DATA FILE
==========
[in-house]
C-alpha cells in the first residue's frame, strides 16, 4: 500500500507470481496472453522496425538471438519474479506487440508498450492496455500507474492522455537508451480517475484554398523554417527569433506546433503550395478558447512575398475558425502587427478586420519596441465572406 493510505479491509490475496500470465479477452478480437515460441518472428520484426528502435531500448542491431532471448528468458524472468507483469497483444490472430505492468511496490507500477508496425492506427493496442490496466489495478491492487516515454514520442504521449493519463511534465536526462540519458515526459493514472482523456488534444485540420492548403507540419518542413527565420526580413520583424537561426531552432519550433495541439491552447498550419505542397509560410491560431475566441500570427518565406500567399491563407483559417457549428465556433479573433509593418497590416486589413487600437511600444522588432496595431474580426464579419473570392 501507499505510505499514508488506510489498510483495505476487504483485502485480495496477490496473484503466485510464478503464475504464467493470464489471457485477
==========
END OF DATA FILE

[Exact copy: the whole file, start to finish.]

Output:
[in-house]
C-alpha cells in the first residue's frame, strides 16, 4: 500500500507470481496472453522496425538471438519474479506487440508498450492496455500507474492522455537508451480517475484554398523554417527569433506546433503550395478558447512575398475558425502587427478586420519596441465572406 493510505479491509490475496500470465479477452478480437515460441518472428520484426528502435531500448542491431532471448528468458524472468507483469497483444490472430505492468511496490507500477508496425492506427493496442490496466489495478491492487516515454514520442504521449493519463511534465536526462540519458515526459493514472482523456488534444485540420492548403507540419518542413527565420526580413520583424537561426531552432519550433495541439491552447498550419505542397509560410491560431475566441500570427518565406500567399491563407483559417457549428465556433479573433509593418497590416486589413487600437511600444522588432496595431474580426464579419473570392 501507499505510505499514508488506510489498510483495505476487504483485502485480495496477490496473484503466485510464478503464475504464467493470464489471457485477